Parasitophobia–Unusual fear of parasites.
Parthenophobia–Fear of virgins or girls.
Parturiphobia–Fear of childbirth.
Pathophobia–Morbid fear of disease.
Patroiophobia–Fear of heredity and hereditary disease.
Peccatiphobia–Abnormal dread of sinning.
Pediculophobia–Abnormal dread of lice.
Pediophobia–Fear of dolls.
Peniaphobia–Fear of poverty.
Phagophobia–Dread of being eaten.
Pharmacophobia–Abnormal fear of taking medicines.
Phengophobia–Abnormal dread of light.
Phobophobia–Morbid fear of acquiring a phobia.
Phonophobia–1. Morbid fear of sound or noise. 2. Fear of speaking or hearing one’s own voice.
Photaugiaphobia–Intolerance of bright light.
Photophobia–Unusual intolerance of light. Occurs in measles and rubella, meningitis, and inflammation of the eyes.
Phronemophobia–Fear of thinking.
Phthiriophobia–Abnormal dread of lice.
Phthisiophobia–Fear of tuberculosis.
Pnigerophobia–Morbid fear of choking; sometimes experienced in angina pectoris.
Poinephobia–Fear of punishment.
Polyphobia–Excessive or abnormal fear of a number of things.
Ponophobia–1. Abnormal distaste for exerting oneself. 2. Dread of pain.
Potamophobia–A morbid fear of large bodies of water.
Proctophobia–Abnormal apprehension in those suffering from rectal disease.
Proteinophobia–Aversion to foods containing protein.
Psychrophobia–Abnormal aversion or sensitiveness to cold.
Pteronophobia–Fear of feathers.
Pyrexeophobia–Fear of fever.
Pyrophobia–Abnormal fear of fire.

R

Radiophobia–Abnormal fear of x-rays and radiation.
Rectophobia–Acute anxiety concerning the possibility of having cancer in those patients with rectal disease.
Rhabdophobia–Abnormal fear of being hit or beaten with a stick or rod.
Rhypophobia–Abnormal disgust at the act of defecation, feces, or filth.
Rupophobia–Abnormal dislike for dirt or filth.

S

Satanophobia–Fear of the devil.
Scabiophobia–Fear of scabies.
Scabiphobia–Abnormal fear of acquiring scabies.
Scelerophobia–Fear of bad men or burglars.
School Phobia–Fear of schools.
Scopophobia–Abnormal fear of being seen.
Scotophobia–Abnormal dread of darkness.
Siderodromophobia–Morbid fear of railway travel.
Siderophobia–Fear of stars.
Sitophobia–Psychoneurotic abhorrence of food, or morbid dread of or repugnance to food, whether generally or only to specific dishes.
Spectrophobia–Fear of mirrors and seeing oneself in a mirror.
Spermatophobia–Abnormal fear of being afflicted with spermatorrhea, involuntary loss of semen.
Stasibasiphobia–Delusion of one’s inability to stand or walk, or fear to make the attempt.
Stasiphobia–Delusion of one’s inability to stand erect or hesitation to make the attempt.
Stygiophobia–Fear of hell.
Symbolophobia–Hesitancy in expressing one’s self in words or action for fear that it may be interpreted as possessing a symbolic meaning.
Syphiliphobia–Morbid fear of syphilis.
Syphilophobia–1. Morbid fear of syphilis. 2. Delusion of having syphilis.

T

Tabophobia–A morbid fear of being afflicted with tabes, a common symptom of neurasthenia.
Taeniophobia–Morbid fear of becoming infested with tapeworms.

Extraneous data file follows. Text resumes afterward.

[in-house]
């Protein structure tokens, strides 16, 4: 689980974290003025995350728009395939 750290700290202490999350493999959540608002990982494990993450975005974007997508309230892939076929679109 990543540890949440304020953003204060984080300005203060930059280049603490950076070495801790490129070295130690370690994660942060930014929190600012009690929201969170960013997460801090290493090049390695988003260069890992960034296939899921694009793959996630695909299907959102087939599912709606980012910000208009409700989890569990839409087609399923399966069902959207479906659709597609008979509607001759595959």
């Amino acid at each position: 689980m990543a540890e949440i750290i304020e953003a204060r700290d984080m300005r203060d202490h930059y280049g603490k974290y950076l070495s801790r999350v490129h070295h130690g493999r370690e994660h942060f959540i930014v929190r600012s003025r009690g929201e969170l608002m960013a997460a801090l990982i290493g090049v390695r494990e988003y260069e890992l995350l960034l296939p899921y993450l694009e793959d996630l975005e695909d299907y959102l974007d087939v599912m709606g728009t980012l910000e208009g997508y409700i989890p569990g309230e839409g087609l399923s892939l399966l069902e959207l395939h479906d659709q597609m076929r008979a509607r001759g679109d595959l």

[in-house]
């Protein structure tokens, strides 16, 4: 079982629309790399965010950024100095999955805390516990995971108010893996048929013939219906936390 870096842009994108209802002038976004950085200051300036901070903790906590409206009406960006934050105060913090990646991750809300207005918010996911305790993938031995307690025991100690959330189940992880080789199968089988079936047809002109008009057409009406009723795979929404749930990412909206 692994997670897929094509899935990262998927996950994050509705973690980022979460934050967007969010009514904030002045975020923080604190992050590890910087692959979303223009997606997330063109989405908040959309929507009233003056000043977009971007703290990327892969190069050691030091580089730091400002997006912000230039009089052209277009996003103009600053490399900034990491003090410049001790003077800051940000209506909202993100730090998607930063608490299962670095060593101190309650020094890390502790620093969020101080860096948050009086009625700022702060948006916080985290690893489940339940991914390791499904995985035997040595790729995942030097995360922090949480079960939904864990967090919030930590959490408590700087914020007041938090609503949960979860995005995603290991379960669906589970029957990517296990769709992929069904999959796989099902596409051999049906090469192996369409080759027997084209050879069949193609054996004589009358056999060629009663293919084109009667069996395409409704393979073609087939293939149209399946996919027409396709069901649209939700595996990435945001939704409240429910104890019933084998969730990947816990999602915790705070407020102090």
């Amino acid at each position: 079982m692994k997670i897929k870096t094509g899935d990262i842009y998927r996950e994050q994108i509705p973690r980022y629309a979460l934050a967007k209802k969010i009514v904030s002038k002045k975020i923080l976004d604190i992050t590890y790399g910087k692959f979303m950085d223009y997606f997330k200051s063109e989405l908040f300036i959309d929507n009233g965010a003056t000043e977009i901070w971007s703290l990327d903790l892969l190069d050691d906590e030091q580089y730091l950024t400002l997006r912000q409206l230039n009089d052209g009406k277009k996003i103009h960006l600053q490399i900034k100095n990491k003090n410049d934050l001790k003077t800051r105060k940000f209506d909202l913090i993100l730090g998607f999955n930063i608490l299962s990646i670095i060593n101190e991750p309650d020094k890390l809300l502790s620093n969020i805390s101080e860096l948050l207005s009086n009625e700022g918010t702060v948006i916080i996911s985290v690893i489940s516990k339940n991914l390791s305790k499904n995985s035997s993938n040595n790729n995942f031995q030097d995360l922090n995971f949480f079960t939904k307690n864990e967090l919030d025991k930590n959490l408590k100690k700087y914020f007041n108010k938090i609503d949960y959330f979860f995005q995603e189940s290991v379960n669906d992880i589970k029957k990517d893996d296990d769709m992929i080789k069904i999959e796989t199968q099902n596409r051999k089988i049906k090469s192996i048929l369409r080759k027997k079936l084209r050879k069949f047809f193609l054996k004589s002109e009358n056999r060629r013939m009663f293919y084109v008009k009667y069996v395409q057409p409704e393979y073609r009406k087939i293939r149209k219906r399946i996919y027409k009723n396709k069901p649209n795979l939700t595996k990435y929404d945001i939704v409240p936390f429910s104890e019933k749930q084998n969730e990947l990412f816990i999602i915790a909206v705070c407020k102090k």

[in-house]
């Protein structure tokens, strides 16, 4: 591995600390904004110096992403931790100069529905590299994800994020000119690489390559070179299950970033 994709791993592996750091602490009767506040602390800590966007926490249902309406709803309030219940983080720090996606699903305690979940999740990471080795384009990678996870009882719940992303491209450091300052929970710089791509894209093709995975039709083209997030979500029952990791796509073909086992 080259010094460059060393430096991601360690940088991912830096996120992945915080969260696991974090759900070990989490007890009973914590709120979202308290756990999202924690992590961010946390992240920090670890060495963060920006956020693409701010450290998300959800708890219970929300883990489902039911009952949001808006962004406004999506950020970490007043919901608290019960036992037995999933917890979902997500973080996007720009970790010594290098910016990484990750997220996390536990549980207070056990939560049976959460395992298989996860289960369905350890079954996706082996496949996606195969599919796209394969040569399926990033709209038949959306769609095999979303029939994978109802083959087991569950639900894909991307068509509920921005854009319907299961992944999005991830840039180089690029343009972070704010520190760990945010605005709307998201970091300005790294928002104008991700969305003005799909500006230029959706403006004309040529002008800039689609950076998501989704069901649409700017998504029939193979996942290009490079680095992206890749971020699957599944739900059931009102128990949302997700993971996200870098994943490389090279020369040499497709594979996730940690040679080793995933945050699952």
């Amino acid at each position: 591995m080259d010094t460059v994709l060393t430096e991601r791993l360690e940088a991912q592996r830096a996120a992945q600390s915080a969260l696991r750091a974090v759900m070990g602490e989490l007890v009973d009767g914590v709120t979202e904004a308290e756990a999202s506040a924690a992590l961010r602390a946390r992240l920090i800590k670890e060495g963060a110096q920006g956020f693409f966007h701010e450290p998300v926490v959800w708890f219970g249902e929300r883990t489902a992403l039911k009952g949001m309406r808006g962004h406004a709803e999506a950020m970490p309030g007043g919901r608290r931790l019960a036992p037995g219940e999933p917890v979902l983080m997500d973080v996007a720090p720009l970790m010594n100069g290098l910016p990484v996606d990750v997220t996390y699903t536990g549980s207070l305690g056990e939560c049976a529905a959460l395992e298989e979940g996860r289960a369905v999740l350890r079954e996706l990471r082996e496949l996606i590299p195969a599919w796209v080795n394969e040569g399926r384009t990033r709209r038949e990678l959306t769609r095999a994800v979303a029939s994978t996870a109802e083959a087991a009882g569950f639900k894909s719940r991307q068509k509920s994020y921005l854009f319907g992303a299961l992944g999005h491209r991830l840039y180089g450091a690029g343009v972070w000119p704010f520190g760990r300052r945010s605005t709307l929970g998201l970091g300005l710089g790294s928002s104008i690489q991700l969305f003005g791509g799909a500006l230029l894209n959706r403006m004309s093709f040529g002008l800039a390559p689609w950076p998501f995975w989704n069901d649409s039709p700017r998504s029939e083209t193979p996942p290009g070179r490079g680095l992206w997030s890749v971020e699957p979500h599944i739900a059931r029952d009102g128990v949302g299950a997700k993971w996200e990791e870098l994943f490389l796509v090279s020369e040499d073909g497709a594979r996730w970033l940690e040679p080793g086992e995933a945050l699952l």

Taphephobia–Abnormal fear of being buried alive.
Teratophobia–Abnormal fear of giving birth to a malformed fetus or of being in contact with one.
Thaasophobia–Fear of sitting.
Thalassophobia–Abnormal fear of the sea.
Thanatophobia–Morbid fear of death.
Theophobia–Abnormal fear of the wrath of God.
Thermophobia–Abnormal fear of heat.
Tocophobia–Abnormal fear of childbirth.
Topophobia–A fear of psychoneurotic origin in relation to a particular locality.
Toxicophobia–Abnormal fear of being poisoned by any medium: food, gas, water or drugs.
Toxiphobia–Abnormal fear of being poisoned.
Traumatophobia–Fear of injury.
Tremophobia–Abnormal fear of trembling.
Triakaidekaphobia–Superstition regarding the number 13.
Trichinophobia–Abnormal fear of developing trichinosis.
Trichopathophobia–Morbid fear of hair on the face experienced by women, or any abnormal anxiety regarding hair.
Triskaidekaphobia–Superstition concerning the number 13.
Tuberculophobia–An abnormal fear of being infected with tuberculosis.

V

Vaccinophobia–Fear of vaccination.
Venereophobia–Abnormal fear of venereal disease.
Vermiphobia–An abnormal fear of being infested with worms.

X

Xenophobia–Abnormal dread of strangers.

Z

Zelophobia–Fear of jealousy.
Zoophobia–Abnormal fear of animals.


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continue to Manias vs. Phobias – Part 2: Phobias (2)

Source: Taber’s Cyclopedic Medical Dictionary

Manias vs. Phobias – Part 1: Manias (2)

The following comes from Medical Transcription Resource. Any manias found in Manias (1) will not be repeated.

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A

Ailuromania–Intense enthusiasm for cats.
Anthromania–Inordinate interest in flowers.
Arithmomania–Craze for numbers and counting.
Automania–Compulsion toward solitude.

C

Cacodemonomania–Inordinate obsession with demonic possession.
Cheromania–Compulsion toward gaiety.
Chrematomania–Obsessive desire for money.
Coprolalomania–Obsession with foul speech.
Cynomania–Intense enthusiasm for dogs.

E

Eleutheromania–Irresistible craving for freedom.
Entomomania–Inordinate fascination with insects.
Eremiomania–Irresistible craving for stillness.
Ergomania–Obsessive zeal for work.

F

Florimania–Intense interest in plants.

G

Gephyromania–Irresistible fascination with bridges.
Glazomania–Inordinate fascination with listmaking.
Gymnomania–Compulsion toward nakedness.

H

Hedonomania–Irresistible craving for pleasure.